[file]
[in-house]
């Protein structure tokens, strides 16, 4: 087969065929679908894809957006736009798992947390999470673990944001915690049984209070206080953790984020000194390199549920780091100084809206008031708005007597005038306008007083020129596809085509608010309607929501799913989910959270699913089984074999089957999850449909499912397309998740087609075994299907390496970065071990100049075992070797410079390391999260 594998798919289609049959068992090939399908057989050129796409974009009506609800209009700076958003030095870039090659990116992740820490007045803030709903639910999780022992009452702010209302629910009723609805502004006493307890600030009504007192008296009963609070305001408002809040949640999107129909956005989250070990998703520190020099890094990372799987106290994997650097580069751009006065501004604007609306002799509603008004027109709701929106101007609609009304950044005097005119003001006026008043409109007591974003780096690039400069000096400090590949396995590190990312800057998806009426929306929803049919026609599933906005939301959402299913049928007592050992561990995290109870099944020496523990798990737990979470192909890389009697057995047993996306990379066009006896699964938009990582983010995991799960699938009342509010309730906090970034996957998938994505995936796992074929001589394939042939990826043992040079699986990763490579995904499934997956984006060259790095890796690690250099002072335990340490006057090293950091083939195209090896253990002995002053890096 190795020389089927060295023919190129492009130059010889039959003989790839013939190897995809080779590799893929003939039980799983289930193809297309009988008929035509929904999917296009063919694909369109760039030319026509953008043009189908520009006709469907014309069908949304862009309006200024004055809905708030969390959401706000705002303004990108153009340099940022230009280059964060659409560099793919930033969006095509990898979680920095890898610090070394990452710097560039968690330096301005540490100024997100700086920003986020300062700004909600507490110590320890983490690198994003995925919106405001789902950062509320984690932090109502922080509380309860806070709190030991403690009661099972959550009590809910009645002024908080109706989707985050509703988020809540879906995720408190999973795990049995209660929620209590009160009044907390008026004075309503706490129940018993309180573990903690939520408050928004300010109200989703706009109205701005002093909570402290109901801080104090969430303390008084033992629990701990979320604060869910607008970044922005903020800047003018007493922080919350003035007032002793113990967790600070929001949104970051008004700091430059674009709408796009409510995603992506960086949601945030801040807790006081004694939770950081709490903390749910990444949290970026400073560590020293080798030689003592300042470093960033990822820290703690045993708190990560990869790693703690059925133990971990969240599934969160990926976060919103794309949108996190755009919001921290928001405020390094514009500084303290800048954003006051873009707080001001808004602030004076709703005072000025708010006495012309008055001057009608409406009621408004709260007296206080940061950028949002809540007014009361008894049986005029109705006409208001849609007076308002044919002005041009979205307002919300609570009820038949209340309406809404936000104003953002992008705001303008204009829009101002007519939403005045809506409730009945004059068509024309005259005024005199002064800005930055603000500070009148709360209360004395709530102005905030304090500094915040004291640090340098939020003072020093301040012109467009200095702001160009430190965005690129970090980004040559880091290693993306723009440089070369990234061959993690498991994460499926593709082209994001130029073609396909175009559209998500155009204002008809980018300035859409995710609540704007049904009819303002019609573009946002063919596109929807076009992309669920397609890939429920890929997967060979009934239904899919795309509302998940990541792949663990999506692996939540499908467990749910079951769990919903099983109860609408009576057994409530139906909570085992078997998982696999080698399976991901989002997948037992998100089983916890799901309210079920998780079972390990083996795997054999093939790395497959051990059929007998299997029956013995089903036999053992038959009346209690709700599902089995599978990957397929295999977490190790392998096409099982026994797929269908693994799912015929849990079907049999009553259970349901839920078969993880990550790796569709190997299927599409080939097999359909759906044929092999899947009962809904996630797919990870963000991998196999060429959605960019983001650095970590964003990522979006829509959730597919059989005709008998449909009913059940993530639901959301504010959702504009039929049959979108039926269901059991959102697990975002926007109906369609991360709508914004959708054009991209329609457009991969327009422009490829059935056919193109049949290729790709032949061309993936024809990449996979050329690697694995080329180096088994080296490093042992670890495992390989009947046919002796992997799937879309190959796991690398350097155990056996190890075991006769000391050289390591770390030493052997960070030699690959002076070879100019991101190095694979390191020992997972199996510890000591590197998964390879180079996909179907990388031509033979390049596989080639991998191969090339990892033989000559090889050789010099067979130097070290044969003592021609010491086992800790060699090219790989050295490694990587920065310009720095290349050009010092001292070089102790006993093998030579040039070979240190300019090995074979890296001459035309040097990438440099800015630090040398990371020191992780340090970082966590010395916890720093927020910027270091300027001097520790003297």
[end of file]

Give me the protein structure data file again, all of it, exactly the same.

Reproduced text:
[in-house]
């Protein structure tokens, strides 16, 4: 087969065929679908894809957006736009798992947390999470673990944001915690049984209070206080953790984020000194390199549920780091100084809206008031708005007597005038306008007083020129596809085509608010309607929501799913989910959270699913089984074999089957999850449909499912397309998740087609075994299907390496970065071990100049075992070797410079390391999260 594998798919289609049959068992090939399908057989050129796409974009009506609800209009700076958003030095870039090659990116992740820490007045803030709903639910999780022992009452702010209302629910009723609805502004006493307890600030009504007192008296009963609070305001408002809040949640999107129909956005989250070990998703520190020099890094990372799987106290994997650097580069751009006065501004604007609306002799509603008004027109709701929106101007609609009304950044005097005119003001006026008043409109007591974003780096690039400069000096400090590949396995590190990312800057998806009426929306929803049919026609599933906005939301959402299913049928007592050992561990995290109870099944020496523990798990737990979470192909890389009697057995047993996306990379066009006896699964938009990582983010995991799960699938009342509010309730906090970034996957998938994505995936796992074929001589394939042939990826043992040079699986990763490579995904499934997956984006060259790095890796690690250099002072335990340490006057090293950091083939195209090896253990002995002053890096 190795020389089927060295023919190129492009130059010889039959003989790839013939190897995809080779590799893929003939039980799983289930193809297309009988008929035509929904999917296009063919694909369109760039030319026509953008043009189908520009006709469907014309069908949304862009309006200024004055809905708030969390959401706000705002303004990108153009340099940022230009280059964060659409560099793919930033969006095509990898979680920095890898610090070394990452710097560039968690330096301005540490100024997100700086920003986020300062700004909600507490110590320890983490690198994003995925919106405001789902950062509320984690932090109502922080509380309860806070709190030991403690009661099972959550009590809910009645002024908080109706989707985050509703988020809540879906995720408190999973795990049995209660929620209590009160009044907390008026004075309503706490129940018993309180573990903690939520408050928004300010109200989703706009109205701005002093909570402290109901801080104090969430303390008084033992629990701990979320604060869910607008970044922005903020800047003018007493922080919350003035007032002793113990967790600070929001949104970051008004700091430059674009709408796009409510995603992506960086949601945030801040807790006081004694939770950081709490903390749910990444949290970026400073560590020293080798030689003592300042470093960033990822820290703690045993708190990560990869790693703690059925133990971990969240599934969160990926976060919103794309949108996190755009919001921290928001405020390094514009500084303290800048954003006051873009707080001001808004602030004076709703005072000025708010006495012309008055001057009608409406009621408004709260007296206080940061950028949002809540007014009361008894049986005029109705006409208001849609007076308002044919002005041009979205307002919300609570009820038949209340309406809404936000104003953002992008705001303008204009829009101002007519939403005045809506409730009945004059068509024309005259005024005199002064800005930055603000500070009148709360209360004395709530102005905030304090500094915040004291640090340098939020003072020093301040012109467009200095702001160009430190965005690129970090980004040559880091290693993306723009440089070369990234061959993690498991994460499926593709082209994001130029073609396909175009559209998500155009204002008809980018300035859409995710609540704007049904009819303002019609573009946002063919596109929807076009992309669920397609890939429920890929997967060979009934239904899919795309509302998940990541792949663990999506692996939540499908467990749910079951769990919903099983109860609408009576057994409530139906909570085992078997998982696999080698399976991901989002997948037992998100089983916890799901309210079920998780079972390990083996795997054999093939790395497959051990059929007998299997029956013995089903036999053992038959009346209690709700599902089995599978990957397929295999977490190790392998096409099982026994797929269908693994799912015929849990079907049999009553259970349901839920078969993880990550790796569709190997299927599409080939097999359909759906044929092999899947009962809904996630797919990870963000991998196999060429959605960019983001650095970590964003990522979006829509959730597919059989005709008998449909009913059940993530639901959301504010959702504009039929049959979108039926269901059991959102697990975002926007109906369609991360709508914004959708054009991209329609457009991969327009422009490829059935056919193109049949290729790709032949061309993936024809990449996979050329690697694995080329180096088994080296490093042992670890495992390989009947046919002796992997799937879309190959796991690398350097155990056996190890075991006769000391050289390591770390030493052997960070030699690959002076070879100019991101190095694979390191020992997972199996510890000591590197998964390879180079996909179907990388031509033979390049596989080639991998191969090339990892033989000559090889050789010099067979130097070290044969003592021609010491086992800790060699090219790989050295490694990587920065310009720095290349050009010092001292070089102790006993093998030579040039070979240190300019090995074979890296001459035309040097990438440099800015630090040398990371020191992780340090970082966590010395916890720093927020910027270091300027001097520790003297």